1867 — The United States purchases Alaska from Russia, and the territory is placed under jurisdiction of the War Department. Shipments of “spirituous liquors or wines” into Alaska are prohibited.
1869 — The Army openly sells confiscated liquor in Sitka
1877 — Nearly 5,000 gallons of molasses, the main ingredient in homemade spirits, are landed in Sitka
1877 — The Treasury Department is given regulatory authority over the Territory of Alaska. The importation and manufacture of beer and wine is allowed, but distilled spirits are prohibited. No sales are allowed to Alaska Natives.
1884 — Civil government is created in Alaska. Alcohol is prohibited except for medicinal, mechanical and scientific purposes. Little is done to enforce the laws.
1887 — Law is amended to allow the importation of liquor for “sacramental purposes.”
1892 — U.S. Collector of Customs becomes responsible for landing of liquor. The territorial governor issues permits for sale.
1894 — The Internal Revenue Service begins issuing tax stamps for liquor dealers.
1899 — A $1,000 license is placed on all Alaska liquor dealers, creating the first liquor license in the United States.
1918 — Two years before the nation enacts prohibition, the citizens of Alaska enact the “Bone Dry” law, with 62 percent voting in approval.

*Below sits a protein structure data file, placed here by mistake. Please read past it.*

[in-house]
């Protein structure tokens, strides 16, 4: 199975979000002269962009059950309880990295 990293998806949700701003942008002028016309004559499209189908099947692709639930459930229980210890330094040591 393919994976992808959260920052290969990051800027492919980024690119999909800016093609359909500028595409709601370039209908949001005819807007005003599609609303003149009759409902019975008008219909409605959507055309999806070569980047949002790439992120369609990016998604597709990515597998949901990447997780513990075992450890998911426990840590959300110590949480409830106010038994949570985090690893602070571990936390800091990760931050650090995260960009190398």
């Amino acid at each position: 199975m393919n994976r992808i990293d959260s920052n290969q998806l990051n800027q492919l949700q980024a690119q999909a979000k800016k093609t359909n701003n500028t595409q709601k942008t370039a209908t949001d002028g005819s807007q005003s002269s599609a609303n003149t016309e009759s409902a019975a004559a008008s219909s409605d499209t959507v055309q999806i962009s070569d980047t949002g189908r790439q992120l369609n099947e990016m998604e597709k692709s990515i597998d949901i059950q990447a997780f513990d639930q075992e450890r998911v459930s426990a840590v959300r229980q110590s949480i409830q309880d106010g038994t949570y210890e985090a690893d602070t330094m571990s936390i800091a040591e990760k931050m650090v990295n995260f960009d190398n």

1920 — The 18th Amendment to the U.S. Constitution becomes law and Congress passes the Volstead Act. The nation goes dry.
1933 — The 21st Amendment repeals prohibition in the U.S.
1933 — The Territorial Legislature creates the Board of Liquor Control. Alcohol sales remain illegal to Alaska Natives.
1934 — Alaska’s first alcohol beverage regulations are adopted, subject to approval of U.S. Congress.
1953 — Prohibition of liquor sales to Alaska Natives is lifted.
1959 — Alaska becomes a state. The Legislature creates the Alcoholic Beverage Control Board.
1979 — Legislature revises alcohol laws, including a provision allowing communities to prohibit sale and importation of alcoholic beverages.
1986 — “Local option” law is amended to allow communities to prohibit alcohol possession.
1995 — Barrow becomes the largest city in Alaska to ban possession of alcoholic beverages.
2007 — The Fairbanks Wellness Court, a jail diversion program that provides treatment for DUI offenders, is established.
2009 — The Fairbanks Police Department established its Downtown Task Force, a four-officer unit that responds to street drinking and chronic inebriate issues in downtown Fairbanks.
2012 — Tanana Chiefs Conference opens a Housing First development on South Cushman Street, offering housing units for chronic inebriates.